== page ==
B. Respondent

Respondent is not interfering with Complainant’s rights under the Policy.


The “date breach” that Complainant suffered was a news worth event and the association between this event the Complainant’s Mark is merely incidental and arises from the facts of the event, not out of a desire or intention to trade on Complainant’s good will in Complaint’s Mark. 


The words “data breach” are not part of the Complainant’s Mark and do not cause confusion with Complainant’s products or services because, whatever these products and services are, they do not include data breaches. 


Complainant’s conclusions about Respondents’ intentions with respect to bad faith are mere speculation.


Respondent did not have a specific intention to monetize the Disputed Domain Name when he registered it.  He saw the media reports of the data breach, and he thought he could provide to the public information about the breach “…and maybe run ads or sometime later or redirect traffic to [his] business website.”


Respondent never intended to sell the Disputed Domain Name. If this had been his intention, he would not have used a privacy service to protect his identity. 


The blank page to which the Dispute Domain Name initially directed was due to Respondent working on the details of his website, such as layout, as he had time. He had no specific target date for going live.


Respondent has now activated his website to which the Disputed Domain Name directs (“Respondent’s Website”), and Respondent provided (as an exhibit) a screen shot of Respondent’s Website. The complete content of Respondent’s Website is as follows:


“Capital One Data Breach

This website isn’t affiliated with Capital One

On July 19th, 2019 information from over 100 million people, including social security and bank-account numbers, had been compromised. If you applied for a Capital One credit card from 2005 through early 2019, there’s a good chance you’re affected. Capital One said that “about 140,000 social security numbers” from credit-card customers were taken, as well as “about 80,000 linked bank account numbers” from secured credit-card customers and “approximately 1 million social insurance numbers” from Canadian credit-card customers, business insider reported in this article which includes important information about how to protect yourself: HTTPS://WWW.BUSINESSINSIDER.COM/CAPITALONE-HACK-WAS-DATA-STOLEN2019-7#2-FREEZE-YOUR-CREDIT-3.”


C. Complainant’s Additional Submission

Respondent’s admits that he always intended to run ads and redirect traffic to his business website from Respondent’s Website, which conclusively proves that his intention is in bad faith under the Policy.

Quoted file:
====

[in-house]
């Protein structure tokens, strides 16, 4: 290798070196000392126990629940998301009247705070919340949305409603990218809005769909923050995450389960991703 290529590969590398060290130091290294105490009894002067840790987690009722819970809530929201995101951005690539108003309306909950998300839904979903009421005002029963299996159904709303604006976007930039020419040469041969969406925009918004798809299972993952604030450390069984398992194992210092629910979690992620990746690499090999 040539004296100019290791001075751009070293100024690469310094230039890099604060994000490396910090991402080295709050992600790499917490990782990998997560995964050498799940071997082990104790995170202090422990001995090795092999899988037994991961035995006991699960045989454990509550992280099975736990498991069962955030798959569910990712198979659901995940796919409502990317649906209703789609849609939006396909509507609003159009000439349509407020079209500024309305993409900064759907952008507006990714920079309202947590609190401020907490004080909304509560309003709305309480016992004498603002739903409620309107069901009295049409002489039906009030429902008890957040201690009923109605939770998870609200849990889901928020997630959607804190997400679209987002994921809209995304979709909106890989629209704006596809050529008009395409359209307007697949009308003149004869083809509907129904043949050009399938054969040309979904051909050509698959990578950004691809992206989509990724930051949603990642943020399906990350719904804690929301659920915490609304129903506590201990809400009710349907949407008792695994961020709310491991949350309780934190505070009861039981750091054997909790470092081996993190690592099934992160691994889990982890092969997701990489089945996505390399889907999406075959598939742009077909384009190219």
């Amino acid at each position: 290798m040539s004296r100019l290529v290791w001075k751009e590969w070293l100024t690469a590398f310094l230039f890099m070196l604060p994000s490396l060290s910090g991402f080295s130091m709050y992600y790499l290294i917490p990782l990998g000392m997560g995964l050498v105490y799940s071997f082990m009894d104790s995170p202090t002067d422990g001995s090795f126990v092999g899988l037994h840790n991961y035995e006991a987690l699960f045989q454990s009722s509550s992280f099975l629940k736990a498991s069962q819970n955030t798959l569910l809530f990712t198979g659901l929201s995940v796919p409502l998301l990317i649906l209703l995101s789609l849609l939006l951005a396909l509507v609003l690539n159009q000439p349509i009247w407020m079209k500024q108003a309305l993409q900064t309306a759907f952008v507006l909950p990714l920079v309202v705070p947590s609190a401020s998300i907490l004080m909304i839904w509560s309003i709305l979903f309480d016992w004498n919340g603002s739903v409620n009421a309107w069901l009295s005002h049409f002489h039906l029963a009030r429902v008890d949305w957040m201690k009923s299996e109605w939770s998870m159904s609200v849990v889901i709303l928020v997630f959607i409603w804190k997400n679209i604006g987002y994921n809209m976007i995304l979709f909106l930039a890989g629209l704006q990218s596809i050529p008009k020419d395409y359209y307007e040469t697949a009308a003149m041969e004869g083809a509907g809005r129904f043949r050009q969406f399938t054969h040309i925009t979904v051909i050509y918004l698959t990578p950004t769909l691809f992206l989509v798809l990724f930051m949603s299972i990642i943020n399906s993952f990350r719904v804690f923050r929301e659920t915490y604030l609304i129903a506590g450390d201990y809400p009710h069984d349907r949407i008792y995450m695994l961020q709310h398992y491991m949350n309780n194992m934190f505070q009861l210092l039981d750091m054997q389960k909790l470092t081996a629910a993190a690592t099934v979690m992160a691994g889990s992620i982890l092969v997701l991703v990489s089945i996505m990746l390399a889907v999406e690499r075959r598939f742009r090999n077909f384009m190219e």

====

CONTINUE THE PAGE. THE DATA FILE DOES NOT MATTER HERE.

Further, this admission demonstrates that Respondent does not have legitimate non-commercial rights in the Disputed Domain Name.


The content of Respondent’s Website should not be considered by the Panel. This content was created after the Complaint herein was filed, and it is a self-serving attempt to create a false defense. 


The three images of Capital One credit cards also found on Respondent’s Website only further exacerbates Respondent’s bad faith. 



Complainant is the owner of USPTO registration 3442400 for the mark CAPITAL ONE, which registration issued on June 3, 2005. 


Respondent registered the Disputed Domain Name, <>, on July 30, 2019.


Respondent’s Website includes information about Complainant’s Data Breach and does not include advertisements or click-through options. 



Paragraph 15(a) of the Rules instructs this Panel to "decide a complaint on the basis of the statements and documents submitted in accordance with the Policy, these Rules and any rules and principles of law that it deems applicable."


Paragraph 4(a) of the Policy requires that Complainant must prove each of the following three elements to obtain an order that a domain name should be cancelled or transferred:


(1)  the domain name registered by Respondent is identical or confusingly similar to a trademark or service mark in which Complainant has rights; and

(2)  Respondent has no rights or legitimate interests in respect of the domain name; and

(3)  the domain name has been registered and is being used in bad faith.


Identical and/or Confusingly Similar

In order to establish the first element of the Policy, Complainant must demonstrate that it has rights in a trademark and that the Disputed Domain Name is identical or confusingly similar to that trademark.


It is generally accepted that rights in a trademark can be demonstrated by showing registration with a national trademark agency, such as the USPTO. See Humor Rainbow, Inc. v. James Lee, FA 1626154 (Forum Aug. 11, 2015)(stating, “There exists an overwhelming consensus amongst UDRP panels that USPTO registrations are sufficient in demonstrating a complainants’ rights under Policy ¶ 4(a)(i) and its vested interests in a mark…Due to Complainant’s attached USPTO registration on the principal register at Exhibit 1, the Panel agrees that it has sufficiently demonstrated its rights per Policy ¶ 4(a)(i).”)